Whispers and Closed Doors: Cryptoart and Cypherpunk

"Whispers and Closed Doors: Cryptoart and Cypherpunk" delves into a curated collection of digital artworks that embody the rebellious spirit of the Cypherpunk movement. Through the works of thirteen international artists, the article explores themes of privacy, surveillance, and resistance against societal control, highlighting the enduring relevance of Cypherpunk ideals in contemporary digital art.

A Comprehensive Critique

“Whispers and Closed Doors: Cryptoart and Cypherpunk” is an ambitious and thought-provoking exhibition that seamlessly integrates the rebellious spirit of the Cypherpunk movement with the innovative realm of digital art. This curated collection showcases the works of thirteen international artists, each bringing a unique perspective to the overarching themes of privacy, surveillance, and resistance against societal control. Through a diverse array of media and techniques, the exhibition not only pays homage to the Cypherpunk ethos but also advances the dialogue on digital art’s role in contemporary society.


Historical Context and Artistic Innovation

The Cypherpunk movement, originating in the late 1980s and 1990s, was driven by a commitment to privacy and the protection of individual freedoms in the digital age. Pioneers like John Gilmore, referenced in ROBNESS’s ‘PORTRAIT OF A CYPHERPUNK,’ were instrumental in advocating for the use of cryptographic tools to defend against surveillance and authoritarian overreach. This piece, a ‘TRASH’ .GIF, captures the raw, unfiltered energy of the early Cypherpunks, blending digital collage and glitch aesthetics to celebrate their enduring influence.

How To Be Anon Sabato, 2024

Building on this historical foundation, the exhibition highlights how contemporary digital artists continue to grapple with themes of anonymity and control. Sabato Visconti’s ‘How To Be Anon,’ a GIF created using frames from Hito Steyerl’s ‘How Not to be Seen,’ employs retro digital techniques to underscore the ongoing struggle for privacy in an era of pervasive surveillance. This piece resonates deeply with the Cypherpunk commitment to maintaining personal autonomy in an increasingly digital sphere.

How Not to be Seen (still capture of video) Hito Steyerl, 2013

Thematic Exploration and Artistic Diversity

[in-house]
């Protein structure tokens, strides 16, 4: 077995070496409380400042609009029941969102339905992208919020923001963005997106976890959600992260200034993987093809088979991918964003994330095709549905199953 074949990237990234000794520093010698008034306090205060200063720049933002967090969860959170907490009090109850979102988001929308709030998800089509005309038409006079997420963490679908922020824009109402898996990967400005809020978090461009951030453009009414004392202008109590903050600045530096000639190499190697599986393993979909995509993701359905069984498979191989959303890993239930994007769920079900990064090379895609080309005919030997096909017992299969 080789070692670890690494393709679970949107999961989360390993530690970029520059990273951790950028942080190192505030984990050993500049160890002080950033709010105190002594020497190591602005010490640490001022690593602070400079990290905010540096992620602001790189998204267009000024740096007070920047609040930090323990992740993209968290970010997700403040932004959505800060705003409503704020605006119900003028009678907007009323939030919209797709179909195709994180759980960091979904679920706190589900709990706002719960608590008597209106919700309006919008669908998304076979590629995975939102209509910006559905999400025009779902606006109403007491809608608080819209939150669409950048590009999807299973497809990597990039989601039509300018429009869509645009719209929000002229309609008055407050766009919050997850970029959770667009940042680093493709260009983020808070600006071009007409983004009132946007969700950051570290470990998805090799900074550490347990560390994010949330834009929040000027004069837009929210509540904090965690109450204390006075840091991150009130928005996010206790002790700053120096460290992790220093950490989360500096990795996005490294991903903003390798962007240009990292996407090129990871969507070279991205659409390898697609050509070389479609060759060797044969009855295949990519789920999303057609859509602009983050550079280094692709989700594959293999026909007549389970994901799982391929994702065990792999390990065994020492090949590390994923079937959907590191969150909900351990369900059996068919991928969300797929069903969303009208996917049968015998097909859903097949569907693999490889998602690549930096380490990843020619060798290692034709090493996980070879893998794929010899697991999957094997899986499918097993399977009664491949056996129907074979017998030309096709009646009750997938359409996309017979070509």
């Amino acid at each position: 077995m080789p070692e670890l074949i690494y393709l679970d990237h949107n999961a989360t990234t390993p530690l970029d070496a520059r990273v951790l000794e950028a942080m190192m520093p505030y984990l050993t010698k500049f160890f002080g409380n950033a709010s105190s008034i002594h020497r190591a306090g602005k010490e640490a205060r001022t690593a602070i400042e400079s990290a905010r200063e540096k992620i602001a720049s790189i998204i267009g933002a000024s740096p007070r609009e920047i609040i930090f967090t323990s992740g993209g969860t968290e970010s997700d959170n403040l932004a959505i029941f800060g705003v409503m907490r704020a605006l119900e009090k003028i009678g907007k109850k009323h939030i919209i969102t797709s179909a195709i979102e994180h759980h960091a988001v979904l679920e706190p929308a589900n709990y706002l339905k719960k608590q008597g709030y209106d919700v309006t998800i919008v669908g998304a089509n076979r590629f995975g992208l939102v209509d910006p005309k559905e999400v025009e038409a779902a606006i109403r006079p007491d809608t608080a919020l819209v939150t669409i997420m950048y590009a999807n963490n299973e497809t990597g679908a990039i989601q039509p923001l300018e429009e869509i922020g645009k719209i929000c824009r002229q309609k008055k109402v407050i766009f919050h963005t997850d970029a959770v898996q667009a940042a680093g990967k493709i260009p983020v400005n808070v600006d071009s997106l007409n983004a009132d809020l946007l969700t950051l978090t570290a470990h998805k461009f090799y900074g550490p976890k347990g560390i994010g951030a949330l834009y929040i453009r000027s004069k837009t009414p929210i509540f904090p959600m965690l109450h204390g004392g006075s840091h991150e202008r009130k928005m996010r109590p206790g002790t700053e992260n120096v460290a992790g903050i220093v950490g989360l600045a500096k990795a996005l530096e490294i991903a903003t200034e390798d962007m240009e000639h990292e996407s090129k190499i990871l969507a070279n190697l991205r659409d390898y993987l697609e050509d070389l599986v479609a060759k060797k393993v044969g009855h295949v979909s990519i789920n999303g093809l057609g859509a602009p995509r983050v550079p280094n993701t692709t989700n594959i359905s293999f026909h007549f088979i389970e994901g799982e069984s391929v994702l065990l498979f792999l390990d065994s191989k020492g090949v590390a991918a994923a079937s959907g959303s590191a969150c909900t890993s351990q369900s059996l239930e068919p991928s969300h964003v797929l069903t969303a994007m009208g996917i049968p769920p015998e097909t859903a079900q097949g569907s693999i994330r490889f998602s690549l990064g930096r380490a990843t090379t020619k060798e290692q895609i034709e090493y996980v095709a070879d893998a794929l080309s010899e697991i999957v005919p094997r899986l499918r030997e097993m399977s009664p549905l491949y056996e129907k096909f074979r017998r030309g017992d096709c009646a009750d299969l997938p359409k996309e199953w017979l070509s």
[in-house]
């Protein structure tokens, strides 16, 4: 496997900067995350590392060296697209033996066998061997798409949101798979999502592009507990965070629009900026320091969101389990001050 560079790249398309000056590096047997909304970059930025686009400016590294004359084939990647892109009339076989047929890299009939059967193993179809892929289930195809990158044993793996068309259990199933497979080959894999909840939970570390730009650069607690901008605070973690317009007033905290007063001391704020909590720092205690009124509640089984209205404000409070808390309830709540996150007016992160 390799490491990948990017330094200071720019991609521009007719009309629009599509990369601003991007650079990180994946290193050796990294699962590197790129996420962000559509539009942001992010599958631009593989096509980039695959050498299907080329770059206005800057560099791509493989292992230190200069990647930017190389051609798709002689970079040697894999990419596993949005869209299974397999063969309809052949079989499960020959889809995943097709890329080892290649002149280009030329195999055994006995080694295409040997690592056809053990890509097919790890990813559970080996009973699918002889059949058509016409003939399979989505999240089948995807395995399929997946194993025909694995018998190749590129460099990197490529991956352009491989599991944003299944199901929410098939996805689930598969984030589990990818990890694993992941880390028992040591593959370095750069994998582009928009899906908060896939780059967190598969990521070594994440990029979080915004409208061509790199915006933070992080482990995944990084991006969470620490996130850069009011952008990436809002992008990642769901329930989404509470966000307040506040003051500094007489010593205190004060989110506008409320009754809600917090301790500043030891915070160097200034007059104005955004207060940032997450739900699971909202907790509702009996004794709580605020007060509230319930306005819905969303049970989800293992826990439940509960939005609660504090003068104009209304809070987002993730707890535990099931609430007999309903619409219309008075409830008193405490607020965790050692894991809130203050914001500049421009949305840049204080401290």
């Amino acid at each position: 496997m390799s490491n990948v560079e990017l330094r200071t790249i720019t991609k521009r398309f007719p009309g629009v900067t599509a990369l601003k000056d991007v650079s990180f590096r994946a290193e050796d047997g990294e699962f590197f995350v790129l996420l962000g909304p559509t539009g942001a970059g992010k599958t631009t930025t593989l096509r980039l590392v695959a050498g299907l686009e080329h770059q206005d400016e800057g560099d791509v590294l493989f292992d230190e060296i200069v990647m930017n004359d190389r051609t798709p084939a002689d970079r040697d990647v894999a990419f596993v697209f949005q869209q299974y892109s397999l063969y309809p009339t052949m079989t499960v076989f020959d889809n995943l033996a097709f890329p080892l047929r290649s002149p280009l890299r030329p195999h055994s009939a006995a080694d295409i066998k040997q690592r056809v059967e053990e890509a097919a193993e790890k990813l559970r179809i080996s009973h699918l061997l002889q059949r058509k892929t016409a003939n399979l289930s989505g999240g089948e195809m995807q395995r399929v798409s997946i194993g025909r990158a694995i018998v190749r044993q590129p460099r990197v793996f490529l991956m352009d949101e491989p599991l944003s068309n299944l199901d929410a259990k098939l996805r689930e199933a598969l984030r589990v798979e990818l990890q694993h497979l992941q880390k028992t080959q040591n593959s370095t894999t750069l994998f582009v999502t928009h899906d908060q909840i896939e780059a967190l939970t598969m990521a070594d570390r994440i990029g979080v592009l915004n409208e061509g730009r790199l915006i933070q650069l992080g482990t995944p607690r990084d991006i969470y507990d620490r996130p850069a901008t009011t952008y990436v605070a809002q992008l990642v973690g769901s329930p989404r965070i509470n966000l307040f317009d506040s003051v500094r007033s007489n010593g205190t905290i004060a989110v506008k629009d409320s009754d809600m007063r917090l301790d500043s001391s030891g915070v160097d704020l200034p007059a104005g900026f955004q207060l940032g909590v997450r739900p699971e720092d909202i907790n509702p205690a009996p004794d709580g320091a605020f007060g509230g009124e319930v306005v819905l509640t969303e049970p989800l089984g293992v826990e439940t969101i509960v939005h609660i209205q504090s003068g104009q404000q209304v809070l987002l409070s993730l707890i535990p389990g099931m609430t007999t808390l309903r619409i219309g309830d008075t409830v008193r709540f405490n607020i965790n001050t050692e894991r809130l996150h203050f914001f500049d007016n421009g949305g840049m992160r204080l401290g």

A.L. Crego’s ‘Exadata’ offers a profound exploration of the evolution of power from deities to modern institutions, ultimately returning to the ‘Cloud.’ Through a combination of promptography, video editing, and photo editing, Crego illustrates how contemporary society feeds data into machines that later control our thoughts and actions. This work echoes the Cypherpunk warning against unchecked technological power, emphasizing the need for vigilance and resistance.

Exadata A.L. Crego

Empress Trash’s ‘I Love You, It’s Ruining My Life’ delves into the dual nature of technology as both a connector and a disruptor. Utilizing Midjourney, Stable Diffusion, and Photomosh, the piece captures the ephemeral nature of the digital world, where information is constantly updated, altered, and censored. This reflects the Cypherpunk critique of technology’s impact on human relationships and personal freedom.

I Love You, It’s Ruining My Life Empress Trash, 2024

Drift’s  ‘Confession I: I don’t want to hide anymore.’ is a deeply personal work that explores vulnerability and the longing for a world free from secrecy and fear. Through poetic imagery and breathtaking perspectives, Drift contrasts the openness of nature with the oppressive need to hide, resonating with the Cypherpunk ideal of a society where individuals can live openly and authentically.

Confession I: I don’t want to hide anymore. Drift, 2024

Technological Self-Entrapment and Artistic Reflection

Pepenardo’s ‘COMPUTER DEATH’ reinterprets Andy Warhol’s ‘Electric Chair’ series to comment on technological self-entrapment. The oil painting replaces the electric chair with a fictional computer death chair, symbolizing the slow decay of human flesh and spirit in the digital age. This piece critiques the dehumanizing effects of technology, a central concern of the Cypherpunk movement.